Figure 1. A. Scattered protuberant vein in rectum. B: Tiny varices and small phlebangioma in sigmoid colon. C: Huge phlebangioma in transverse colon. D: Thicker varices in transverse colon. 

Figure 2. A: Hemispherical protrusive lesions. B: Even hypoechoic nodules in the third layer.

Figure 3.  Blue coarse vein in proximal intestine.

Figure 4. CTA showed multiple vascular malformation. A: Aneurysm in the right anterior descending coronary artery. B: Angiomatosis in the colon. C: Multiple abnormal veins in abdominal cavity.

This disease could be differential diagnosed from blue rubber bleb nevus syndrome (BRBNS). As usual, BRBNS is a rare disease with main features of vascular malformations in the skin and gut. The initial symptoms were mostly recurrent gastrointestinal hemorrhage and anemia, which is similar to this case. But the characteristics of vascular malformations were different from this case which is bluish, soft, painless, irregular and cavernous lesions made it easily compressible and promptly refilled after releasing pressure [1]. BRBNS might be involved in other organs, for example, oronasopharynx, liver, spleen, heart, lung, pleura, peritoneum, kidney, thyroid, parotid, skeletal muscle, bone, bladder, brain, penis, vulva and eyes [1]. Balato et al [3], published a case report of blue rubber bleb naevus with ateriovenous aneurysm. But is different to this case. Other differential diagnoses including Mafucci's syndrome and Rendu-Osler-Weber syndrome could also be eliminated. Therefore, we boldly speculated this case to be a new syndrome of multiple vascular malformation in gut and coronary artery aneurysm.

References

  1. Aroor S, Varma C, Mundkur SC (2012) Blue Rubber-Bleb Nevus Syndrome which was Associated with an Atrial Septal Defect: A Case Report. J Clin Diagn Res 6: 1566-1567. [Crossref]
  2. Carvalho S, Barbosa V, Santos N, Machado E (2003) Blue rubber-bleb nevus syndrome: report of a familial case with a dural arteriovenous fistula. AJNR Am J Neuroradiol 24: 1916-1918. [Crossref]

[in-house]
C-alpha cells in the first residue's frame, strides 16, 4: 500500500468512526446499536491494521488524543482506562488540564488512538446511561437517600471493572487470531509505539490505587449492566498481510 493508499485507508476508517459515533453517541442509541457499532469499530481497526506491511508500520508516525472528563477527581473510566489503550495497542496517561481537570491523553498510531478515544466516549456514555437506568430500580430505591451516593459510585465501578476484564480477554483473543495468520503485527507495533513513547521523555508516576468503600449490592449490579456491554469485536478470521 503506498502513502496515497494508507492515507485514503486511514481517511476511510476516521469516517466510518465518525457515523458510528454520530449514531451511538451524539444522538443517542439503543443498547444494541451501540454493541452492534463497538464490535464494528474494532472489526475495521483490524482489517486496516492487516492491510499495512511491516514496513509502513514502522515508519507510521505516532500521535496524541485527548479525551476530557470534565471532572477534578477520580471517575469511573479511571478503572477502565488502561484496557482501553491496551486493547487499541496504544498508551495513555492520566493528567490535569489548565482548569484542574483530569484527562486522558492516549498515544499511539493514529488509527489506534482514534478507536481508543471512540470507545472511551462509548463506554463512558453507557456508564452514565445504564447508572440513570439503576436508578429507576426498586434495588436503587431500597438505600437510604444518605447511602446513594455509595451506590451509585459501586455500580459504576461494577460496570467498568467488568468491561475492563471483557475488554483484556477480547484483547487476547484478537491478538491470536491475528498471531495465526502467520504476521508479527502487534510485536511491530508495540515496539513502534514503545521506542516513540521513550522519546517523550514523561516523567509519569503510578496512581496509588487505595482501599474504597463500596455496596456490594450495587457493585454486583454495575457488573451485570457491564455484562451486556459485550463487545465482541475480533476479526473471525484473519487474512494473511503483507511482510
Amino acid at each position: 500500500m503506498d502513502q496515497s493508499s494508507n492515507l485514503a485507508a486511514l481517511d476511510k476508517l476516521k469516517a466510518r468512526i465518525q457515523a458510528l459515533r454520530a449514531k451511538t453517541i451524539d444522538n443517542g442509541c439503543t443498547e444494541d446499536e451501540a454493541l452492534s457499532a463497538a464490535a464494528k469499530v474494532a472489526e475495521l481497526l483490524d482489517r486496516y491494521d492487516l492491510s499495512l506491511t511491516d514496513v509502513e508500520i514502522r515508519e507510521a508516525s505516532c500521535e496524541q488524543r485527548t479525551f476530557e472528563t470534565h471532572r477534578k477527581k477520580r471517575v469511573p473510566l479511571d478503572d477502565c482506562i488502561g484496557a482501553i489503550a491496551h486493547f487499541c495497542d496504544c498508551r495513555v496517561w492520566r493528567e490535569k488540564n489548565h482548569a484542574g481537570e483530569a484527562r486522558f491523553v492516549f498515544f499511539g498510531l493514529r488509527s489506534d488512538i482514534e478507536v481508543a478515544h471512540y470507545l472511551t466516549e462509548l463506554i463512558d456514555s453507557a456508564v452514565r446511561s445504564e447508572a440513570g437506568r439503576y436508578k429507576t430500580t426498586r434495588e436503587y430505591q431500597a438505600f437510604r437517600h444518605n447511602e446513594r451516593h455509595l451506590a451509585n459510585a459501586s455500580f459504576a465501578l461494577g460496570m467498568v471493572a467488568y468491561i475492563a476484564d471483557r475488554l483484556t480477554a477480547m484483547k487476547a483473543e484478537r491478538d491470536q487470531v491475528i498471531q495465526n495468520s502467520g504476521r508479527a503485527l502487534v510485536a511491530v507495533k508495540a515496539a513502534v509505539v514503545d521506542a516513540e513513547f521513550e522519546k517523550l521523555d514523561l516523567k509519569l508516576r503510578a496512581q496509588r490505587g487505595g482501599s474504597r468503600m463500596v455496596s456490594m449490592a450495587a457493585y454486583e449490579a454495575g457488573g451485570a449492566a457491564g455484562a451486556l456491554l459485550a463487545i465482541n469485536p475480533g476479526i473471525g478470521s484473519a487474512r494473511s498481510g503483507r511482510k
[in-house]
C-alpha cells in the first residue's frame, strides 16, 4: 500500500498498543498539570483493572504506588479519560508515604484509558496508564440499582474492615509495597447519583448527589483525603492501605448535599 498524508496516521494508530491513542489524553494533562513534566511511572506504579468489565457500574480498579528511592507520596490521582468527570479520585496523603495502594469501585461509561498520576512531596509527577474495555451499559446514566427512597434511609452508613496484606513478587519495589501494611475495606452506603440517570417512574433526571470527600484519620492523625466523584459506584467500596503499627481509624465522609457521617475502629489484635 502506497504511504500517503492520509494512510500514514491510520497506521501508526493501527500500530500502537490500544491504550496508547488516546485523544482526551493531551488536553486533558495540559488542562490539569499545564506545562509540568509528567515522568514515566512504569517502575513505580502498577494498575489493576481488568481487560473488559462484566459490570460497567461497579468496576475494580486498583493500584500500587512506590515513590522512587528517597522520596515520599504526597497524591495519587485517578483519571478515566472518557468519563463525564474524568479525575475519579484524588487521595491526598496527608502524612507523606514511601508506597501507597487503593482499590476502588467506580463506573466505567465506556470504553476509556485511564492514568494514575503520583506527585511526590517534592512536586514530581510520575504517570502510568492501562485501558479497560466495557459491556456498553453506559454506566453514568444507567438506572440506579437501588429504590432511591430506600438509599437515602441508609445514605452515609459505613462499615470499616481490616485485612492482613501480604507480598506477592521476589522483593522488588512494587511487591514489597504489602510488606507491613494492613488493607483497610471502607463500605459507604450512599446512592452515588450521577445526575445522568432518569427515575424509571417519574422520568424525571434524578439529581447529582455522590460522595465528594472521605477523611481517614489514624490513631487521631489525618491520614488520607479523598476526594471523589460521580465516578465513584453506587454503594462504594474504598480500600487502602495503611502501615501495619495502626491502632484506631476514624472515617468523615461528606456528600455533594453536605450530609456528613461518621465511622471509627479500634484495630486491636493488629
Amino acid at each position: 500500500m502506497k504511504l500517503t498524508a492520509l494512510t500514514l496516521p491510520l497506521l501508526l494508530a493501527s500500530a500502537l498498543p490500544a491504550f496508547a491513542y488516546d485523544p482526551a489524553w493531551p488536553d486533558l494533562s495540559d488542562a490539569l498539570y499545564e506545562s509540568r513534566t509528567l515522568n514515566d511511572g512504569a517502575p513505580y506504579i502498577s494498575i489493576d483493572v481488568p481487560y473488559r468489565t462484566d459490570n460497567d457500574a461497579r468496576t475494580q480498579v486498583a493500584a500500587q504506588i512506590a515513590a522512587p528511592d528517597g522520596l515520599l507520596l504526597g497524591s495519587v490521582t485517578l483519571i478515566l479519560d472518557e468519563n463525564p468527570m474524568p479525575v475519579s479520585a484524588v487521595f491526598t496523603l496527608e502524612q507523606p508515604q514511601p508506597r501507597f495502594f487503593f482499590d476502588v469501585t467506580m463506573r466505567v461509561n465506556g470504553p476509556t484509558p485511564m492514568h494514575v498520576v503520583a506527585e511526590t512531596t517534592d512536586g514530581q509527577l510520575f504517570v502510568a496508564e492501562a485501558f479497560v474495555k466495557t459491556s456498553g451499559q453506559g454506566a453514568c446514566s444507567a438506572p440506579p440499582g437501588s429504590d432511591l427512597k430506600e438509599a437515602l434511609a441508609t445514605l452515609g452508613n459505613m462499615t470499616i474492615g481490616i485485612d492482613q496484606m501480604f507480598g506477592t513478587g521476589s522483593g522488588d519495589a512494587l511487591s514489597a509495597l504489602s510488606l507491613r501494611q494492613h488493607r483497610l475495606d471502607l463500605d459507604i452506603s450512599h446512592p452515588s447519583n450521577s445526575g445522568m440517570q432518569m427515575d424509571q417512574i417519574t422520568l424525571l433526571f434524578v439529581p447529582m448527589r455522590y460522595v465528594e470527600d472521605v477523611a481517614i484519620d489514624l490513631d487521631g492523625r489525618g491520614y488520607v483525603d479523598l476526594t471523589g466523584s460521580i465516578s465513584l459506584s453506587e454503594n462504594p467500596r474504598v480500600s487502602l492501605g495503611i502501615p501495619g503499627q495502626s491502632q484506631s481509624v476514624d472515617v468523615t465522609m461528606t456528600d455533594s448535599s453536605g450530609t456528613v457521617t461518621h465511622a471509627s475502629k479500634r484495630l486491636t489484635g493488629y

3. Balato N, Montesano M, Lembo G (1986) Blue rubber bleb naevus with arteriovenous aneurysm. Ann Dermatol Venereol 113: 245-247.   [Crossref]

Editorial Information

Editor-in-Chief

Marcel CC Machado

Article Type

Case Report

Publication history

Received date: March 05, 2018
Accepted date: March 15, 2018
Published date: March 21, 2018

Copyright

© 2018 Chen QQ, et al. This is an open-access article distributed under the terms of the Creative Commons Attribution License, which permits unrestricted use, distribution, and reproduction in any medium, provided the original author and source are credited.

Citation

Chen QQ, Zhang XL (2018) Multiple vascular malformation in gut with coronary artery aneurysm: new syndrome? Gastroenterol Hepatol Endosc 3: doi: 10.15761/GHE.1000154

Corresponding author

Xiu-Li Zhang

Department of Gastroenterology, Chinese PLA General Hospital, Beijing 100853, China

E-mail : bhuvaneswari.bibleraaj@uhsm.nhs.uk

Figure 1. A. Scattered protuberant vein in rectum. B: Tiny varices and small phlebangioma in sigmoid colon. C: Huge phlebangioma in transverse colon. D: Thicker varices in transverse colon. 

Figure 2. A: Hemispherical protrusive lesions. B: Even hypoechoic nodules in the third layer.

Figure 3.  Blue coarse vein in proximal intestine.

Figure 4. CTA showed multiple vascular malformation. A: Aneurysm in the right anterior descending coronary artery. B: Angiomatosis in the colon. C: Multiple abnormal veins in abdominal cavity.